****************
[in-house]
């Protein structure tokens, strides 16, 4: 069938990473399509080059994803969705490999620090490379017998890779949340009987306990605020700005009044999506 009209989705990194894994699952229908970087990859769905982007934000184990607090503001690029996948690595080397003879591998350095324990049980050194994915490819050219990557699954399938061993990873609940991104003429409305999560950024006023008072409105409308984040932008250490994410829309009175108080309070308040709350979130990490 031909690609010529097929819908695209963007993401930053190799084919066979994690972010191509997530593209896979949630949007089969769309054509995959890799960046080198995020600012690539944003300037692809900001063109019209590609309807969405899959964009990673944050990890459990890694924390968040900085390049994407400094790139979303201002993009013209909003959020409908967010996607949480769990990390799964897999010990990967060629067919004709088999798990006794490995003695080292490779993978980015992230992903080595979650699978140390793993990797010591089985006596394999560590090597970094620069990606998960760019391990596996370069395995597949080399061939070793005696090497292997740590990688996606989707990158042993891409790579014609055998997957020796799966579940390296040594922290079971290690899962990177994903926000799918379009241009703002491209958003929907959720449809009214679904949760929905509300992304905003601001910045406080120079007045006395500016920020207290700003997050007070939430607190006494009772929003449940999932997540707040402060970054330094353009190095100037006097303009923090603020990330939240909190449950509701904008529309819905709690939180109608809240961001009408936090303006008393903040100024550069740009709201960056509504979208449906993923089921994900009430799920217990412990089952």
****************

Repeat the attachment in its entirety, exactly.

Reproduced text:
[in-house]
């Protein structure tokens, strides 16, 4: 069938990473399509080059994803969705490999620090490379017998890779949340009987306990605020700005009044999506 009209989705990194894994699952229908970087990859769905982007934000184990607090503001690029996948690595080397003879591998350095324990049980050194994915490819050219990557699954399938061993990873609940991104003429409305999560950024006023008072409105409308984040932008250490994410829309009175108080309070308040709350979130990490 031909690609010529097929819908695209963007993401930053190799084919066979994690972010191509997530593209896979949630949007089969769309054509995959890799960046080198995020600012690539944003300037692809900001063109019209590609309807969405899959964009990673944050990890459990890694924390968040900085390049994407400094790139979303201002993009013209909003959020409908967010996607949480769990990390799964897999010990990967060629067919004709088999798990006794490995003695080292490779993978980015992230992903080595979650699978140390793993990797010591089985006596394999560590090597970094620069990606998960760019391990596996370069395995597949080399061939070793005696090497292997740590990688996606989707990158042993891409790579014609055998997957020796799966579940390296040594922290079971290690899962990177994903926000799918379009241009703002491209958003929907959720449809009214679904949760929905509300992304905003601001910045406080120079007045006395500016920020207290700003997050007070939430607190006494009772929003449940999932997540707040402060970054330094353009190095100037006097303009923090603020990330939240909190449950509701904008529309819905709690939180109608809240961001009408936090303006008393903040100024550069740009709201960056509504979208449906993923089921994900009430799920217990412990089952």